Fact checks about countries

FACT CHECK: Collision shown in video not between China, PH ships

Rappler.com

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FACT CHECK: Collision shown in video not between China, PH ships
The misleading video shows an image from a 2010 collision involving a Chinese fishing boat and Japanese Coast Guard ships

Claim: A video shows the collision of two ships from the Philippines and China. 

Rating: FALSE

Why we fact-checked this: The claim can be found in a video uploaded on December 17 by the YouTube channel “PH TV,” with 11,428 views, 456 likes, and 120 comments as of writing. 

The video is titled, “Naku po! Barko ng Pilipinas binangga ng Chinese Maritime Militia | PCG tumangging iwanan ang WPS” (Philippine ship hit by Chinese Maritime Militia | PCG refused to leave WPS). 

The video’s narrator claims that the collision occurred recently after the Philippine Coast Guard (PCG) attempted to get through an alleged blockade by China. Between the 0:26 to 0:42 timestamps, the following image can be seen:

The facts: Contrary to the video’s claim, the collision shown in the video involves a Chinese fishing boat and one of two Japanese Coast Guard ships. The incident, which took place on September 7, 2010, near a disputed chain of islands in the East China Sea, led to the arrest of the Chinese boat’s captain and eventually to a major diplomatic issue between China and Japan at the time. The leakage of the video showing the collision was also controversial back then. (READ: How were maritime collisions dealt with before?)

2010 news items and videos: Here are examples of news items and videos showing images of the 2010 collision seen in the misleading video by “PH TV”:

Also, most of the TinEye reverse image search results indicated that these images were dated 2010, during the time of the reported incident. 

Other inaccurate information: At the 1:09 mark, the video by “PH TV” also claimed that the PCG ship BRP Sindangan was hit by a Chinese militia vessel.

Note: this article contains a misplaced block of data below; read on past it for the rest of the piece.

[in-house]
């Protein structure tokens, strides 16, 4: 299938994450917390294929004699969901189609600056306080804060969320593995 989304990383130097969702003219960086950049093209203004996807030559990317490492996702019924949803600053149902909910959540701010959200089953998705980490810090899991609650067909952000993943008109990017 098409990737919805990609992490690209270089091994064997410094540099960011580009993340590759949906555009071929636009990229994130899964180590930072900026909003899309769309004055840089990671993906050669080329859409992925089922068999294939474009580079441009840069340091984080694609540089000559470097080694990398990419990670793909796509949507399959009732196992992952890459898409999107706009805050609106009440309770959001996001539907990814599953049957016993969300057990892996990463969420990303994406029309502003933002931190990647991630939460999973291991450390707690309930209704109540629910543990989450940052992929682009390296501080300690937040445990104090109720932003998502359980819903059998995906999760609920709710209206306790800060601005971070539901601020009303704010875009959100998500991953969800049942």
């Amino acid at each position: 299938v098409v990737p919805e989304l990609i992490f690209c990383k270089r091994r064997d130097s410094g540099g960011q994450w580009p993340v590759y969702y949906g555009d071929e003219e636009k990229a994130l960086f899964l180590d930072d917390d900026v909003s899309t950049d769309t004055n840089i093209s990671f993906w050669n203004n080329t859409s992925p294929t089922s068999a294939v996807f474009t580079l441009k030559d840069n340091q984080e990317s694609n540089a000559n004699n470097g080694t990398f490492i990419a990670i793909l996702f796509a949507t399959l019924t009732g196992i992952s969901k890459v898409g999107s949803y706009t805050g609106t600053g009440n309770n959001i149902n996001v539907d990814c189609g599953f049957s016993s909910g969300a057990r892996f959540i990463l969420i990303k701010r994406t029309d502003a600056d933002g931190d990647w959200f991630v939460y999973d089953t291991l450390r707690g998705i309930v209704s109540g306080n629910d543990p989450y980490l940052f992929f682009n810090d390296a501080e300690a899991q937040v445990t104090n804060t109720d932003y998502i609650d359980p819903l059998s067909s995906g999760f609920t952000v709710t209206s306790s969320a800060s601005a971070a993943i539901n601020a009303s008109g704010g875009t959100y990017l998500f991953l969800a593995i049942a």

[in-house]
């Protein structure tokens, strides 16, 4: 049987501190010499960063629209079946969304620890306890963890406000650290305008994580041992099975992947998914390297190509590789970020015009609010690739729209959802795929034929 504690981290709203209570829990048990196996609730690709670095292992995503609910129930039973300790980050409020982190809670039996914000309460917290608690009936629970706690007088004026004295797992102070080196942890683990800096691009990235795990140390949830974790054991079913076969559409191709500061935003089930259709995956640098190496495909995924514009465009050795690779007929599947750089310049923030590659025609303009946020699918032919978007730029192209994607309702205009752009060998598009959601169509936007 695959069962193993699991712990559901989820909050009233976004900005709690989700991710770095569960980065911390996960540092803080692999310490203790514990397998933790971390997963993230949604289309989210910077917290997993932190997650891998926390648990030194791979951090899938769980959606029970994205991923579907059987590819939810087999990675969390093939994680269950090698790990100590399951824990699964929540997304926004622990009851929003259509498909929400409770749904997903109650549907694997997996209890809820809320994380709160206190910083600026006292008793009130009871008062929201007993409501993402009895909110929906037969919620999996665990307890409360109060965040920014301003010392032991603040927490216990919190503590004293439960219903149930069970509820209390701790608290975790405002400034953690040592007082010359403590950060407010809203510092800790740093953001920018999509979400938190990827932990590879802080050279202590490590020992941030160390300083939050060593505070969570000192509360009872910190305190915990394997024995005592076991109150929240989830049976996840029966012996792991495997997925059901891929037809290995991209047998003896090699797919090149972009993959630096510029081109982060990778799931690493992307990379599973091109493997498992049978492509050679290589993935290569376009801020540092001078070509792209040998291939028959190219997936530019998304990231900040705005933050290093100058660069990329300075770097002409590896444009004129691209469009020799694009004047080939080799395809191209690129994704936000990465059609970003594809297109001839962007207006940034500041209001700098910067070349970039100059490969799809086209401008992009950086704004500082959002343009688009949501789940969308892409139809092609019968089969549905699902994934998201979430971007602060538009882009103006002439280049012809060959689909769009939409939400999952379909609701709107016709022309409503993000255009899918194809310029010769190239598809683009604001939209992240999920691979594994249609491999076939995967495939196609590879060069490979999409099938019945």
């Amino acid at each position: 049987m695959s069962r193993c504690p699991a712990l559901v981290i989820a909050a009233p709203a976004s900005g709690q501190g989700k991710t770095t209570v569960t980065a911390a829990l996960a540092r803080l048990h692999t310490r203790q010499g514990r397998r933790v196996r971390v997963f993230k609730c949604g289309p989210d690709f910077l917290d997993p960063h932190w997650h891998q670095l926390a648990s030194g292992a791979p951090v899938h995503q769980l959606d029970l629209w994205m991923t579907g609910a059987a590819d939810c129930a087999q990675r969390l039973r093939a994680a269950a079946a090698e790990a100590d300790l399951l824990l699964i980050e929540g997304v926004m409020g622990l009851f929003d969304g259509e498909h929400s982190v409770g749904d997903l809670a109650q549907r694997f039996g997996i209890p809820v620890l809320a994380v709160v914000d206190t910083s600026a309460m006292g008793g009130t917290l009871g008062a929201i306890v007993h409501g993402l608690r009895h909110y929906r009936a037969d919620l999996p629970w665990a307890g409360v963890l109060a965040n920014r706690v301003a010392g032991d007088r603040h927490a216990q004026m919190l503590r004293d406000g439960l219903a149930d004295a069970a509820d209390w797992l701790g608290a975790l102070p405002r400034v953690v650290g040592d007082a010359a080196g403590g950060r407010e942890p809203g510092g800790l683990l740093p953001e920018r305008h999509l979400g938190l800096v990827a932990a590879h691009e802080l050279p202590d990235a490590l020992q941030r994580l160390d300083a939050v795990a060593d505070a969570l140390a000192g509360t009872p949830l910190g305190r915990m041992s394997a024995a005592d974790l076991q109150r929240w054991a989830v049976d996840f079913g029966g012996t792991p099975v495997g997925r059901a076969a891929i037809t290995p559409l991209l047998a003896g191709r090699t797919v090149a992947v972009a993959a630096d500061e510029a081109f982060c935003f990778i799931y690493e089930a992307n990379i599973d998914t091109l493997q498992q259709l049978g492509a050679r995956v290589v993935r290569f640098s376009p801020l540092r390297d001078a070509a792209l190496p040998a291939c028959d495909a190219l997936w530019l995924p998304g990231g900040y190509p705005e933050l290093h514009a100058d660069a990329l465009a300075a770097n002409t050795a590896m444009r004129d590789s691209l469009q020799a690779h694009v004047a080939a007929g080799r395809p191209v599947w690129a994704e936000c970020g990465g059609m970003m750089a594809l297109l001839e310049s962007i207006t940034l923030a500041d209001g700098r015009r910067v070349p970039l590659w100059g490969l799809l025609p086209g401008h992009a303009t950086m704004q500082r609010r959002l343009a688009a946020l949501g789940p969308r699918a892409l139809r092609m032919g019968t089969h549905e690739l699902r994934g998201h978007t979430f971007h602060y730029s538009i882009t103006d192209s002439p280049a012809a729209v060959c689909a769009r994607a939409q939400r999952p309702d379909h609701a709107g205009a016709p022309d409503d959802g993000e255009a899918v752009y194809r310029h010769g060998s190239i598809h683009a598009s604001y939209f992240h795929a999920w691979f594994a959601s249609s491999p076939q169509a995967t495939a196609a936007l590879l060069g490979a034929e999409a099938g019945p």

There are no recent reported incidents of a collision involving the BRP Sindangan. It was, however, involved in a tense encounter and near collision with Chinese ships in October.

The most recent incident between the two countries took place on December 10, when a Chinese Coast Guard vessel rammed a Philippine ship on a resupply mission to Ayungin Shoal, but it was the Unaizah Mae 1, not the BRP Sindangan. The Chinese vessel also fired a water cannon at the M/L Kalayaan, which had to be towed back by BRP Sindangan due to severe damage.

Reports of Chinese aggression have risen in recent months, as China continues to reject the 2016 arbitral ruling striking down its expansive claims over the South China Sea.

Previous related fact-checks: This December alone, Rappler has fact-checked several false claims related to the maritime conflict between the Philippines and China:

– Percival Bueser/ Rappler.com 

Percival Bueser is a graduate of Rappler’s fact-checking mentorship program. This fact check was reviewed by a member of Rappler’s research team and a senior editor. Learn more about Rappler’s fact-checking mentorship program here.

Keep us aware of suspicious Facebook pages, groups, accounts, websites, articles, or photos in your network by contacting us at factcheck@rappler.com. You may also report dubious claims to #FactsFirstPH tipline by messaging Rappler on Facebook or Newsbreak via Twitter direct message. You may also report through our Viber fact check chatbot. Let us battle disinformation one Fact Check at a time.

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